Ray Dalio, the successful investor and eccentric founder of Bridgewater Associates, believes he has the economic cycle figured out. In 2015, Dalio published a 306-page research document titled, "How the Economic Machine Works: Leveragings and Deleveragings," which opened by saying of the economy that, "at the most fundamental level it is a relatively simple machine."

Simplicity and clarity are two of the theory's great strengths. Dalio presents ideas logically, one after the other, and builds a smooth model buttressed with heavy empirical research. Moreover, he sells the idea of simplicity with excellent marketing. Versions of the word "simple" (simple, simplistic, simply and simplify) appear nearly 50 times in the document. The word "complex" appears five times and "complicated" only once.

Dalio's paper is a force on the study of credit, exchange and modern banking. He rarely sounds like a stuffy economist or policy wonk. However, his theory is riddled with unspoken assumptions, while other assumptions are presented as causal facts rather than disputed aspects of economic theory. That doesn't mean Dalio is wrong, per se, but rather that readers shouldn't be distracted by the elegance of simple solutions.

Why You Should Listen

Dalio is one of the wealthiest people in the United States. His estimated net worth as of April 22, 2016, was $15.6 billion. Under his stewardship, Bridgewater Associates grew into the biggest hedge fund in the world, managing greater than $150 billion in assets. In 2007, Dalio predicted certain aspects of the coming credit crunch, calling it a part of a larger deleveraging cycle. These seem reasons enough to take seriously what he has to say or at least hesitate before discounting his economic acumen.

The Economic Machine Model

Dalio builds on the theory of market exchange and the dual functions of money: store of value and medium of exchange. After describing the nature of economic transactions and the potential for rising productivity, Dalio clearly distinguishes between standard money used to settle payments and credit-based money, which creates assets and liabilities in an exchange.

After establishing some other basic economic functions, Dalio identifies three crucial inputs for his economic machine model: increases in the rate of productivity, the short-term debt cycle and the long-term debt cycle. It is the "interaction of these three forces," according to Dalio, that "gives a good conceptual road map for understanding the market-based system and seeing both where the economy is now and where it is probably headed."

The economic machine model doesn't fit with any schools of thought in economics. The assumptions are largely Keynesian, but the methodology doesn't consistently fit. Dalio's emphasis on credit cycles, time and the impact of human nature all differ from the general equilibrium models of standard Marshellian macroeconomics.

Economic Success: How Nations Thrive

Dalio calls the recipe for economic success timeless and universal. Unlike in his analyses of spending, debt, interest rates and inflation, Dalio is not rigidly Keynesian in his beliefs about what creates nationwide growth. He openly discusses the importance of cultural and structural variables to growth and argues that many customs and regulations inhibit competitiveness.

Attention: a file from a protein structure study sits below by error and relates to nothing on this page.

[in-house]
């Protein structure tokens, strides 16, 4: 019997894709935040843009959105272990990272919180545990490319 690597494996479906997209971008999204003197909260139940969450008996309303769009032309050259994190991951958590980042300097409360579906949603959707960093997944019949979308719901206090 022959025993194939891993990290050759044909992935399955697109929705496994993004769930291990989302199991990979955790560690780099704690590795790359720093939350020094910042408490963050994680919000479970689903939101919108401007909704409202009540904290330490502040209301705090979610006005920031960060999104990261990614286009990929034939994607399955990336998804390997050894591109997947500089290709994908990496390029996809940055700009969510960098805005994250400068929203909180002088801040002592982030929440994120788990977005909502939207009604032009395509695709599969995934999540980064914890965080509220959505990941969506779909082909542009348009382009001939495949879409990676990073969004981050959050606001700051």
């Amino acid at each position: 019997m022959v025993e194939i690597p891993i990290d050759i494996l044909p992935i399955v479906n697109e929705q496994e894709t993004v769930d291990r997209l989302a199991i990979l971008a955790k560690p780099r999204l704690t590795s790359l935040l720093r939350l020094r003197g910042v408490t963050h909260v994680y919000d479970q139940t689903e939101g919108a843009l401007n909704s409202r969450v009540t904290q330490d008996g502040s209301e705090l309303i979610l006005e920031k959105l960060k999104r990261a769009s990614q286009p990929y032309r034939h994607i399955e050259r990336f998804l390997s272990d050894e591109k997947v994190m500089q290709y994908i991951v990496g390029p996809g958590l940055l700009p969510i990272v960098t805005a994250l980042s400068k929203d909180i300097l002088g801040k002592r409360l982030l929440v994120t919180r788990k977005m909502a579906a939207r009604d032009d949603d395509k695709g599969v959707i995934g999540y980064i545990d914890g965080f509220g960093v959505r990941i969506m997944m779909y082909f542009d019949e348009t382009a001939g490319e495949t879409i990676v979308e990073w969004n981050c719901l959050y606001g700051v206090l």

The most important cultural aspects include whether individuals receive benefits and realize costs of their actions; how much individuals value achieving, something Dalio pits against savoring life; whether the culture promotes innovation and commercialism; whether bureaucracy is overbearing; and the rule of law.

Dalio believes nations thrive by encouraging productivity on an individual level and balancing the money supply at an aggregate level. Like Keynesians, Dalio follows the Phillips curve model of employment and inflation.

What's Missing

The economic machine model hastily establishes productivity theory and the quantity theory of money. Each is assumed to be relatively stable, if not fixed, but few economists would agree with those assumptions. He largely ignores the politics and uncertainty of fiscal and monetary policy. There is virtually no theory of physical capital structure or price discovery.

Dalio also presents a strikingly limited view of interest rates. In the economic machine model, Dalio sees interest rates as the mechanism by which central banks encourage or discourage borrowing and inflation. Dalio doesn't have a defined capital theory and largely ignores the structure of capital, so he misses the role of interest rates in coordinating real resources across time. Instead, interest rates only determine the rate at which credit payments are settled in the future.

These are critical omissions. Without them, there is no reason to believe assets or interest rates should ever correctly reflect the scarcity of underlying resources, so when Dalio says the government should give people "money tied to spending incentives," as he wrote in early 2016, it's possible he isn't considering how that contributes to malinvestments and misalignments.